Hidalgo “La Gitana” Manzanilla (Jerez) – Salty, dry and balanced, with a pure, lively aspect. Uplifting…and as many have long insisted, a discernable bit better in a fresher, closer-to-the-source state.
Following a tasting menu, we start with sardines dressed with bitter orange and pumpkin, a lively and adventurous flavor combination that truly sets the palate alight. Next is an ice cream of foie gras and ceps (the second mushroom-based ice cream I’ve had this year), which is some sort of mad genius; a mélange of baritone richness almost beyond description.
The wine list isn’t overly long, but it doesn’t need to be, because the options are largely excellent. It turns out that I order the last bottle of a particular wine, and though she brings it to the table, our sommelière seems profoundly reluctant to open it. I offer her a farewell taste to compensate, but she declines.
Barbier “Clos Mogador” 2002 Priorat (Cataluña) – Elegant and plush, with the leather-and-graphite texture of a top Bordeaux, though with brighter acidity and a more mineral-driven aroma. Stones dominate, though there’s a hint of bubblegum (from the garnacha, though it’s important to note that it’s neither unpleasant nor candied in this context), and the elegance turns to graceful strength on the finish. This is one of the small collection of Priorats that I actually like (most are, for me, far too overworked), and it’s a true beauty.
Dinner continues with a tripartite riff on octopus – steamed, grilled and resting in a stock made from dried – with smoky seed/fruit morsels of which we can’t quite catch the name. After that, another set of variations on a theme: pigeon with star anise, iced anise and an anise syrup. The additions are interesting, but the pigeon itself is extraordinary…the best I’ve ever tasted. The finalé is a beautiful array of Spanish cheese, followed by a dessert that I have unfortunately lost to blissful memory.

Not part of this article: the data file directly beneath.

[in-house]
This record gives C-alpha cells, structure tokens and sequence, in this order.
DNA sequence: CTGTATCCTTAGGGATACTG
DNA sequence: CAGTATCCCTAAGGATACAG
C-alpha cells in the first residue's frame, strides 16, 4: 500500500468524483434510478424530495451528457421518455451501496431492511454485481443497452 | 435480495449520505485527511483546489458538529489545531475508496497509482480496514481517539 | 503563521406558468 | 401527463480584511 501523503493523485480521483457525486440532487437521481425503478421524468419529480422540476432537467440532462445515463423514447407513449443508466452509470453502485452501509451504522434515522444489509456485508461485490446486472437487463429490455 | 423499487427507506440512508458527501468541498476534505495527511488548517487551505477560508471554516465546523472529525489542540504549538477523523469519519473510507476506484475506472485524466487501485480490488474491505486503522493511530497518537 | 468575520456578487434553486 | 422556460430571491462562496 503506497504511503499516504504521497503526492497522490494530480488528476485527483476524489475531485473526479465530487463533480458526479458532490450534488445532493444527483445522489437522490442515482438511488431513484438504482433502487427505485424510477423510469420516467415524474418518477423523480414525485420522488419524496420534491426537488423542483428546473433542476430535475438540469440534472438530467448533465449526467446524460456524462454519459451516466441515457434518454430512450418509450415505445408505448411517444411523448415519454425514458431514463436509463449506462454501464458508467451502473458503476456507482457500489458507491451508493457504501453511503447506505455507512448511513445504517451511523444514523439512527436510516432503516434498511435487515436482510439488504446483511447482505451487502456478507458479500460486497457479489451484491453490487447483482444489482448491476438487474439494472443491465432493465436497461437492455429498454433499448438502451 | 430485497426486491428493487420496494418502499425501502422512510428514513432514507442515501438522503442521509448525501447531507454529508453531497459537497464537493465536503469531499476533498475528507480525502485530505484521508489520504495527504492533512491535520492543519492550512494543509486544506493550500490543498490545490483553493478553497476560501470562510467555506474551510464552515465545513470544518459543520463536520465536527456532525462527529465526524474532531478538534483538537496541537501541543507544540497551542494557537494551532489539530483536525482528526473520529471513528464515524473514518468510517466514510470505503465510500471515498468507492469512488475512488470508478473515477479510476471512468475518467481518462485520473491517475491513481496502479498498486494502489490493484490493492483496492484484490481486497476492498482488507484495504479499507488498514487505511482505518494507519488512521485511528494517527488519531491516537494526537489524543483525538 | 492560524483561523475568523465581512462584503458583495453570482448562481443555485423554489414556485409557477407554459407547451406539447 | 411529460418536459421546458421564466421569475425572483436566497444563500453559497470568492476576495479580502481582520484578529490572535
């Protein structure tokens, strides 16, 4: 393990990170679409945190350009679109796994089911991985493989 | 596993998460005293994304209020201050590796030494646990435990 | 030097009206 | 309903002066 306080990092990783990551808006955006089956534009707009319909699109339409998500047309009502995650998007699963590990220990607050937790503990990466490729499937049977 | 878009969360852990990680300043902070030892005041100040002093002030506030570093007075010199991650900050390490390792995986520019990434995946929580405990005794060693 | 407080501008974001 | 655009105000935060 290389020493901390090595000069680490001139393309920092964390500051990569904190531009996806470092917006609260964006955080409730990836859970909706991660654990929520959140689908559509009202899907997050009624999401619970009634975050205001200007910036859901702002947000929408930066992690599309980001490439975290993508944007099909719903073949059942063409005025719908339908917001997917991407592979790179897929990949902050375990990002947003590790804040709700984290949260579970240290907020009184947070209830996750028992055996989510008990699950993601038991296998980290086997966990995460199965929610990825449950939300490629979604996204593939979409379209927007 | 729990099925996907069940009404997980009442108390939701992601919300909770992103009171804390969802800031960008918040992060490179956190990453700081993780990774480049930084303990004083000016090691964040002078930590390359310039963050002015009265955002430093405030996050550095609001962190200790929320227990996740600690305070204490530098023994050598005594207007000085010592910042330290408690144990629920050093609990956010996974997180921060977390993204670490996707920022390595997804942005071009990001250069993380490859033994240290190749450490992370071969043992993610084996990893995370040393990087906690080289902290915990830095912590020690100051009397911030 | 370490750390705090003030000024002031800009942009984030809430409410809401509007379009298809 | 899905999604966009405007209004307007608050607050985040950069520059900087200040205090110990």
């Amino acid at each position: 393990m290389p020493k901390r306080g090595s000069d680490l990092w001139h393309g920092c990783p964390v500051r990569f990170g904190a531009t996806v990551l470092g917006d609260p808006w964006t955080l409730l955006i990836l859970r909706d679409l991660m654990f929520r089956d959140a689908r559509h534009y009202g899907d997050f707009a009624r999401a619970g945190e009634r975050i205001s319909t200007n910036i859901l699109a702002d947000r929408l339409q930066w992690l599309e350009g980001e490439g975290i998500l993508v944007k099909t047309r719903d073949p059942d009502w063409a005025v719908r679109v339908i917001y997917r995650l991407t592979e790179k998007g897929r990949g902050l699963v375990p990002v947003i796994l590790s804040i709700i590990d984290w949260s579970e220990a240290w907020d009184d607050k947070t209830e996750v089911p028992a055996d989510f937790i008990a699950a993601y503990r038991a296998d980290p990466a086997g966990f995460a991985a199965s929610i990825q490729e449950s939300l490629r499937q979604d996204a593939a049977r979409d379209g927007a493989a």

Service is, once again, flawless. I ask our sommelière to recommend something in the digestivo category, and she comes up with an interesting choice.
Valmiñor Licor de Hierbas (Rías Baixas) – An albariño distillate infused with herbs and sweetened…I think with albariño must, but I’m unclear on this point. It’s entirely herbal on the nose, but the palate is dominated by sweet white chocolate. What’s more striking is how it manages to be almost entirely free of heat. It’s very interesting, and were we not pressed for space, I’d probably find a bottle to bring home.
Home is a short walk, and after a little journal scribbling, we collapse into a deep slumber. It is, once again, well past midnight. Will we be able to get an earlier start tomorrow, or will our tourist days in Barcelona all be afternoons? More importantly: in the face of such amazing food and drink, will we care?
Copyright © Thor Iverson.